As vaccines continue to be rolled out in many areas, we cannot help but think of the next normal, and imagine a post-pandemic scenario for our universities.
More schools are learning to sharpen their capabilities in delivering online courses, even reaching out to learners from other countries, and new hybrid modalities being developed, we may yet see more educational institutions explore, and execute new and innovative ways of delivering their mission and vision as centers for learning to help us meet the new knowledge requirements not only of students, but of everyone in the next normal.
This is because as information moves faster and further, the demand for new skills also rises. Thus, more new skills and knowledge will be necessary for many, even in the workplace.
In particular, I see more schools offering courses that enable learners who are from more varied age brackets, and providing learning experiences that are useful for more people.
With this, many universities can explore lifelong or professional learning for the workplace. Schools already have the personnel and capacity to develop learning programs, and have the tight personnel to also assess learning development, or, in short, whether learners are actually learning. This is what free online videos cannot do. These unique capabilities can also be maximized.
Recent news of seven local universities landing in the list of the World’s Universities with Real Impact (WURI) show that these schools are innovative with their research and education. A number of them are from outside of Metro Manila. (https://mb.com.ph/2021/06/20/7-ph-universities-enter-2021-real-impact-rankings/)
Perhaps many other schools would like to examine these real impact rankings to see how that can have stronger impact on their local communities, particularly in their partnerships with local enterprises to drive innovation in the local economy.
Moreover, a development for local educational institutions is the launch of the Niche Centers in the Regions (NICER) for R&D, a program of the Department of Science and Technology , which helps qualified educational institutions boost their research which I believe can help local stakeholders especially local businesses wishing to innovate.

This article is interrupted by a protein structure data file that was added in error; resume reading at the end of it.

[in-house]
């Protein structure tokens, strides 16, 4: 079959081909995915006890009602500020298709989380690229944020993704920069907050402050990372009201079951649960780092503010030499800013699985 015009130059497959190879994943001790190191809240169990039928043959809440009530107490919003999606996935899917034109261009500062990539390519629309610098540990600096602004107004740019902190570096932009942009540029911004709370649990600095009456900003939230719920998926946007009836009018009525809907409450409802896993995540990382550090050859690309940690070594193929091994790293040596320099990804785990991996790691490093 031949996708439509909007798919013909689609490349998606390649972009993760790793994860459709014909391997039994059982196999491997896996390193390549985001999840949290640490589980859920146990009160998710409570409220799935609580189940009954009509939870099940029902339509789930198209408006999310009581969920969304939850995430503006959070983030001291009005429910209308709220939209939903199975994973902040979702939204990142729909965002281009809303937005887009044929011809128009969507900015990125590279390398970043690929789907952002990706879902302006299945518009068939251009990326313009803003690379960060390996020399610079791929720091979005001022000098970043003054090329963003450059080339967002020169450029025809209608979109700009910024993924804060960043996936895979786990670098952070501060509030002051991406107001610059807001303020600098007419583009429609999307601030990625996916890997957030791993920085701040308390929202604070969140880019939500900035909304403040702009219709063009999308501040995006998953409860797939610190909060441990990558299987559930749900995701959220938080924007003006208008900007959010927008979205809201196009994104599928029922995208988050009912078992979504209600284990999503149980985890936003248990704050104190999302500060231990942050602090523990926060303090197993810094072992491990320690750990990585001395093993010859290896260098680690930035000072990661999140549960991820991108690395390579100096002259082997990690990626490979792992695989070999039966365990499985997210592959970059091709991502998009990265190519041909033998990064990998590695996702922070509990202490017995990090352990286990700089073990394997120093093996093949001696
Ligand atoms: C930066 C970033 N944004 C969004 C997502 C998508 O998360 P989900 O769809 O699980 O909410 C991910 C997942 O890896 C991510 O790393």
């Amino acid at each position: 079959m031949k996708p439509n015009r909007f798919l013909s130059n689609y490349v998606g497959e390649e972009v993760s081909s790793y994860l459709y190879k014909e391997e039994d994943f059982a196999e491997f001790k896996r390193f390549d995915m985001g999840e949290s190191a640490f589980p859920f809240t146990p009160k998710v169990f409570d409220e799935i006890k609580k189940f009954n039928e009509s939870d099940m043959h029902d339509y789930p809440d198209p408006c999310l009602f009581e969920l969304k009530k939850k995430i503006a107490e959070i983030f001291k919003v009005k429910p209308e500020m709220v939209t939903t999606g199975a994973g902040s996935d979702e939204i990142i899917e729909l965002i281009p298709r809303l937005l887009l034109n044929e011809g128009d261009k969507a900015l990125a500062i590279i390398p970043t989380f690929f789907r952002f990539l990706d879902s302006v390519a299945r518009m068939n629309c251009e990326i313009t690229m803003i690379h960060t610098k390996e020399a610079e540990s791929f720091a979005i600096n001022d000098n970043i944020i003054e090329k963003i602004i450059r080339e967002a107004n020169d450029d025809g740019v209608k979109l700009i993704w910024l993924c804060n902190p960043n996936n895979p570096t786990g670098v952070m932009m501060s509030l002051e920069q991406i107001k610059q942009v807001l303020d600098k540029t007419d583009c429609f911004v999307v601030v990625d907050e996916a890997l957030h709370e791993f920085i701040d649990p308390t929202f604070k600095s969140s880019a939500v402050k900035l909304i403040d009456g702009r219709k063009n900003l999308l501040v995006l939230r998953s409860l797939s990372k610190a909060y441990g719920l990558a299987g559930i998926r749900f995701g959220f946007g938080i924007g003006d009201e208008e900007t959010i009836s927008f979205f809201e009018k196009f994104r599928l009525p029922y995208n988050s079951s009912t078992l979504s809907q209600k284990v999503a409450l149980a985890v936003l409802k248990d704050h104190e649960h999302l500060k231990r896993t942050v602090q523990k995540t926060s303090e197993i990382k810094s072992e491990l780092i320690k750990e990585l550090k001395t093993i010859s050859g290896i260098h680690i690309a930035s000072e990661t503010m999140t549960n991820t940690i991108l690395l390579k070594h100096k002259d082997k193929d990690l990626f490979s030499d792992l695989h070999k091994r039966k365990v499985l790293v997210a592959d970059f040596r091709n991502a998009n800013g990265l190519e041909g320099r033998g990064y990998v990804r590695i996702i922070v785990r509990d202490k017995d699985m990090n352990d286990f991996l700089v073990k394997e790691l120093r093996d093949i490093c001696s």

Another area I will expect to see expanding in the next normal are partnerships with foreign universities to offer joint courses and research. These bring fresh perspectives.
Educational innovations will be needed to fortify our human capital with new skills and knowledge vital as many enterprises see new opportunities for foreign trade, with our entry into new trade arrangements such as the Regional Comprehensive Economic Partnership (RCEP), and expanded trade with ASEAN. As I have written previously, many MSMEs will need to expand their markets beyond borders to enable them to be resilient and competitive enterprises similar to their foreign counterparts.
The recent formation of the Philippine Trade Facilitation Committee (PTFC) under EO 136 can drive academe-business partnerships. In a June 16 MB article, Finance Secretary Carlos Dominguez III said that the PFTC will help our MSMEs actively participate in international trade and value chains.
Local universities, especially in Mindanao can and should play a big part need to create the learning programs needed for local companies to take advantage of foreign trade opportunities sharpen their capabilities in technology based innovation, branding and marketing their products abroad.
It is critical for local schools to take note of these developments and opportunities as they navigate the next normal. The educational institution is a strong partner of the community in the drive to build strong and resilient local economies and for citizens to broaden their skills and knowledge for the next normal.
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